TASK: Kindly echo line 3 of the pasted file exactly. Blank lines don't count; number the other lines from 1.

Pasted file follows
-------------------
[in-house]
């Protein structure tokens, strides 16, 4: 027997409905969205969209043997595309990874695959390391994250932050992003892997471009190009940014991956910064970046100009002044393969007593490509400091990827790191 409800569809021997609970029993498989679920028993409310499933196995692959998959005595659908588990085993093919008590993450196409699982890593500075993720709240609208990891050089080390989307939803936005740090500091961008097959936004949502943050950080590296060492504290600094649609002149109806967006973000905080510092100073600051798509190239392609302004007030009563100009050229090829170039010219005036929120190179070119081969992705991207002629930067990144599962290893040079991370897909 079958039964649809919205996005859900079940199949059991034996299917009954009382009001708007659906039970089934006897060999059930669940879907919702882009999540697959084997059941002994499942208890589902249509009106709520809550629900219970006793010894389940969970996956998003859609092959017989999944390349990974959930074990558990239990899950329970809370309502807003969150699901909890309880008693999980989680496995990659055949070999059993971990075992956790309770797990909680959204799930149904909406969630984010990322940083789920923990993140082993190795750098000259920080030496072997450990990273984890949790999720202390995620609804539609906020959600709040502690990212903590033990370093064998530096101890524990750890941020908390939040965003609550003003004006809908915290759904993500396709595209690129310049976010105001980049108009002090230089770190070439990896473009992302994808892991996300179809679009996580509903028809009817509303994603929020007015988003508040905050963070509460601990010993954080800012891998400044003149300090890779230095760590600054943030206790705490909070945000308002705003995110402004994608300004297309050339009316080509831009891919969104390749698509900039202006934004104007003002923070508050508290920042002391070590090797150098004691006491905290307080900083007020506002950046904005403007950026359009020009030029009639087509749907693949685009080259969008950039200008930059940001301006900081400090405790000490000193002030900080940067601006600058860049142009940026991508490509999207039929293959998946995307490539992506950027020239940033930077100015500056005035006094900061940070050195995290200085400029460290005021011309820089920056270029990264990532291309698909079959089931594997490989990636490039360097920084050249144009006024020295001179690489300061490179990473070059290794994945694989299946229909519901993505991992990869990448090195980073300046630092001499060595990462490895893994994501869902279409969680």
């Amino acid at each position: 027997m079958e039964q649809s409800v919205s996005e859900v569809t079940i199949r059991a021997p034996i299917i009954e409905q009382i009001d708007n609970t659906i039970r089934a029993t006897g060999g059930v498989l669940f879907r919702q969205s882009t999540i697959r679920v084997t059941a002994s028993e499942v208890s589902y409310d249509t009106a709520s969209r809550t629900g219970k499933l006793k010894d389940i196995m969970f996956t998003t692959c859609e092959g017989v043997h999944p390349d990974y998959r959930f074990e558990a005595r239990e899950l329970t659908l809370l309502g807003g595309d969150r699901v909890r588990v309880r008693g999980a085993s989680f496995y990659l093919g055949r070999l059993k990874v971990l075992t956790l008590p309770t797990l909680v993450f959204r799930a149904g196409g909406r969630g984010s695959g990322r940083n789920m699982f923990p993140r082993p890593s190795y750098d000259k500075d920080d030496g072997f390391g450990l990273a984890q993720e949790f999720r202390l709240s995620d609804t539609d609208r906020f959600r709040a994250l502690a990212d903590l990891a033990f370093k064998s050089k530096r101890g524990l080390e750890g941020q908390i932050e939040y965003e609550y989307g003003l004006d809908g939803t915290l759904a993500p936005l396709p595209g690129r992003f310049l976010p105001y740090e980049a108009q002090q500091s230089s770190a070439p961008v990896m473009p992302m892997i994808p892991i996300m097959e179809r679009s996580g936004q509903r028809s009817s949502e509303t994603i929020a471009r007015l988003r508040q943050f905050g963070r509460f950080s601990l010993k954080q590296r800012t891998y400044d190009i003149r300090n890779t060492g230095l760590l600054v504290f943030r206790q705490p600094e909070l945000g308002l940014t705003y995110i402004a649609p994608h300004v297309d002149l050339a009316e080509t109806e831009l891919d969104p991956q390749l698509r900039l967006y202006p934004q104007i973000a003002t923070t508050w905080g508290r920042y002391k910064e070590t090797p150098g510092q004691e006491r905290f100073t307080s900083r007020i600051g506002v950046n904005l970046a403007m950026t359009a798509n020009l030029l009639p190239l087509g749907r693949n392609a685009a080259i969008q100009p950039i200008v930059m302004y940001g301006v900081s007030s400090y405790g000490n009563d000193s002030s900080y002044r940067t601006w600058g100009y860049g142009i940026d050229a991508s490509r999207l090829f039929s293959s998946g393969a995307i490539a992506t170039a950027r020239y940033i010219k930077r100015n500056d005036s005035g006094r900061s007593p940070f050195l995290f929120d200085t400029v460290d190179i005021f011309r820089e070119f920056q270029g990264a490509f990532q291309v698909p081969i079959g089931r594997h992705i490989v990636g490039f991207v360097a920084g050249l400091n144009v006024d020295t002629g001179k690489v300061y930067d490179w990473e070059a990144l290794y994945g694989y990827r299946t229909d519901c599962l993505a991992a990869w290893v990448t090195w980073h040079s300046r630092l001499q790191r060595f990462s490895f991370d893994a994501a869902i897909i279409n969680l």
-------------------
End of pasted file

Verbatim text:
């Amino acid at each position: 027997m079958e039964q649809s409800v919205s996005e859900v569809t079940i199949r059991a021997p034996i299917i009954e409905q009382i009001d708007n609970t659906i039970r089934a029993t006897g060999g059930v498989l669940f879907r919702q969205s882009t999540i697959r679920v084997t059941a002994s028993e499942v208890s589902y409310d249509t009106a709520s969209r809550t629900g219970k499933l006793k010894d389940i196995m969970f996956t998003t692959c859609e092959g017989v043997h999944p390349d990974y998959r959930f074990e558990a005595r239990e899950l329970t659908l809370l309502g807003g595309d969150r699901v909890r588990v309880r008693g999980a085993s989680f496995y990659l093919g055949r070999l059993k990874v971990l075992t956790l008590p309770t797990l909680v993450f959204r799930a149904g196409g909406r969630g984010s695959g990322r940083n789920m699982f923990p993140r082993p890593s190795y750098d000259k500075d920080d030496g072997f390391g450990l990273a984890q993720e949790f999720r202390l709240s995620d609804t539609d609208r906020f959600r709040a994250l502690a990212d903590l990891a033990f370093k064998s050089k530096r101890g524990l080390e750890g941020q908390i932050e939040y965003e609550y989307g003003l004006d809908g939803t915290l759904a993500p936005l396709p595209g690129r992003f310049l976010p105001y740090e980049a108009q002090q500091s230089s770190a070439p961008v990896m473009p992302m892997i994808p892991i996300m097959e179809r679009s996580g936004q509903r028809s009817s949502e509303t994603i929020a471009r007015l988003r508040q943050f905050g963070r509460f950080s601990l010993k954080q590296r800012t891998y400044d190009i003149r300090n890779t060492g230095l760590l600054v504290f943030r206790q705490p600094e909070l945000g308002l940014t705003y995110i402004a649609p994608h300004v297309d002149l050339a009316e080509t109806e831009l891919d969104p991956q390749l698509r900039l967006y202006p934004q104007i973000a003002t923070t508050w905080g508290r920042y002391k910064e070590t090797p150098g510092q004691e006491r905290f100073t307080s900083r007020i600051g506002v950046n904005l970046a403007m950026t359009a798509n020009l030029l009639p190239l087509g749907r693949n392609a685009a080259i969008q100009p950039i200008v930059m302004y940001g301006v900081s007030s400090y405790g000490n009563d000193s002030s900080y002044r940067t601006w600058g100009y860049g142009i940026d050229a991508s490509r999207l090829f039929s293959s998946g393969a995307i490539a992506t170039a950027r020239y940033i010219k930077r100015n500056d005036s005035g006094r900061s007593p940070f050195l995290f929120d200085t400029v460290d190179i005021f011309r820089e070119f920056q270029g990264a490509f990532q291309v698909p081969i079959g089931r594997h992705i490989v990636g490039f991207v360097a920084g050249l400091n144009v006024d020295t002629g001179k690489v300061y930067d490179w990473e070059a990144l290794y994945g694989y990827r299946t229909d519901c599962l993505a991992a990869w290893v990448t090195w980073h040079s300046r630092l001499q790191r060595f990462s490895f991370d893994a994501a869902i897909i279409n969680l």